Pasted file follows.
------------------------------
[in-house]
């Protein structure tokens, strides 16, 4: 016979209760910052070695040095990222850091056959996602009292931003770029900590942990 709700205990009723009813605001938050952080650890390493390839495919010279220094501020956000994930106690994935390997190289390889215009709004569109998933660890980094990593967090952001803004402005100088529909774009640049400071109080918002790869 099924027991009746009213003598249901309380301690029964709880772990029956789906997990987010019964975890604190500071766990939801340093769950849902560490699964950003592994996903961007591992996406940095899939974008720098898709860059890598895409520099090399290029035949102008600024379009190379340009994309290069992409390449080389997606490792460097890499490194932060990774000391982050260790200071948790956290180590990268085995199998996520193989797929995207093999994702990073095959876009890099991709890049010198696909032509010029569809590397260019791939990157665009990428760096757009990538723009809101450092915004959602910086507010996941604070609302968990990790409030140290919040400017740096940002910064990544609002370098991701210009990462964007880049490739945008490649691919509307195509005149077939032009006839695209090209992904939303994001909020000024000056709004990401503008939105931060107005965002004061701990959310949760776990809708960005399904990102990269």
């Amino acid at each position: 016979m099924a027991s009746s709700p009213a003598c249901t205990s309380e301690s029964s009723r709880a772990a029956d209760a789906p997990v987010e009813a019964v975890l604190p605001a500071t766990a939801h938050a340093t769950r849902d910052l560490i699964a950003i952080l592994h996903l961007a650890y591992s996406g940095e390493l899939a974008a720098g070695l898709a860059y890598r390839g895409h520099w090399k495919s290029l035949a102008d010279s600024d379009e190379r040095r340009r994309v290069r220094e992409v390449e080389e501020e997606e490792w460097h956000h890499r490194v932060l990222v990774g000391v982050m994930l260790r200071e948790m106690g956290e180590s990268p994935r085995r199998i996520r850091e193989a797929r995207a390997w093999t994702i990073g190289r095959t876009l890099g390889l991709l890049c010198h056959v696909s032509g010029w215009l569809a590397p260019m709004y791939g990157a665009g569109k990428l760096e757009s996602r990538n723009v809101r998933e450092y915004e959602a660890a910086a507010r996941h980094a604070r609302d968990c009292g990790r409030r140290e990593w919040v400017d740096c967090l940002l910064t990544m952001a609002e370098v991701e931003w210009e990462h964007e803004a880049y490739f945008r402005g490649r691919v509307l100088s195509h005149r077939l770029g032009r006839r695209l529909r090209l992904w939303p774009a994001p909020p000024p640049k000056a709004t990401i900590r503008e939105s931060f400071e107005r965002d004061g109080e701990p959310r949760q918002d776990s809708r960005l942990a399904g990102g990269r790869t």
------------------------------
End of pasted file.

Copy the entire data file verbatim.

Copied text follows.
[in-house]
């Protein structure tokens, strides 16, 4: 016979209760910052070695040095990222850091056959996602009292931003770029900590942990 709700205990009723009813605001938050952080650890390493390839495919010279220094501020956000994930106690994935390997190289390889215009709004569109998933660890980094990593967090952001803004402005100088529909774009640049400071109080918002790869 099924027991009746009213003598249901309380301690029964709880772990029956789906997990987010019964975890604190500071766990939801340093769950849902560490699964950003592994996903961007591992996406940095899939974008720098898709860059890598895409520099090399290029035949102008600024379009190379340009994309290069992409390449080389997606490792460097890499490194932060990774000391982050260790200071948790956290180590990268085995199998996520193989797929995207093999994702990073095959876009890099991709890049010198696909032509010029569809590397260019791939990157665009990428760096757009990538723009809101450092915004959602910086507010996941604070609302968990990790409030140290919040400017740096940002910064990544609002370098991701210009990462964007880049490739945008490649691919509307195509005149077939032009006839695209090209992904939303994001909020000024000056709004990401503008939105931060107005965002004061701990959310949760776990809708960005399904990102990269």
């Amino acid at each position: 016979m099924a027991s009746s709700p009213a003598c249901t205990s309380e301690s029964s009723r709880a772990a029956d209760a789906p997990v987010e009813a019964v975890l604190p605001a500071t766990a939801h938050a340093t769950r849902d910052l560490i699964a950003i952080l592994h996903l961007a650890y591992s996406g940095e390493l899939a974008a720098g070695l898709a860059y890598r390839g895409h520099w090399k495919s290029l035949a102008d010279s600024d379009e190379r040095r340009r994309v290069r220094e992409v390449e080389e501020e997606e490792w460097h956000h890499r490194v932060l990222v990774g000391v982050m994930l260790r200071e948790m106690g956290e180590s990268p994935r085995r199998i996520r850091e193989a797929r995207a390997w093999t994702i990073g190289r095959t876009l890099g390889l991709l890049c010198h056959v696909s032509g010029w215009l569809a590397p260019m709004y791939g990157a665009g569109k990428l760096e757009s996602r990538n723009v809101r998933e450092y915004e959602a660890a910086a507010r996941h980094a604070r609302d968990c009292g990790r409030r140290e990593w919040v400017d740096c967090l940002l910064t990544m952001a609002e370098v991701e931003w210009e990462h964007e803004a880049y490739f945008r402005g490649r691919v509307l100088s195509h005149r077939l770029g032009r006839r695209l529909r090209l992904w939303p774009a994001p909020p000024p640049k000056a709004t990401i900590r503008e939105s931060f400071e107005r965002d004061g109080e701990p959310r949760q918002d776990s809708r960005l942990a399904g990102g990269r790869t």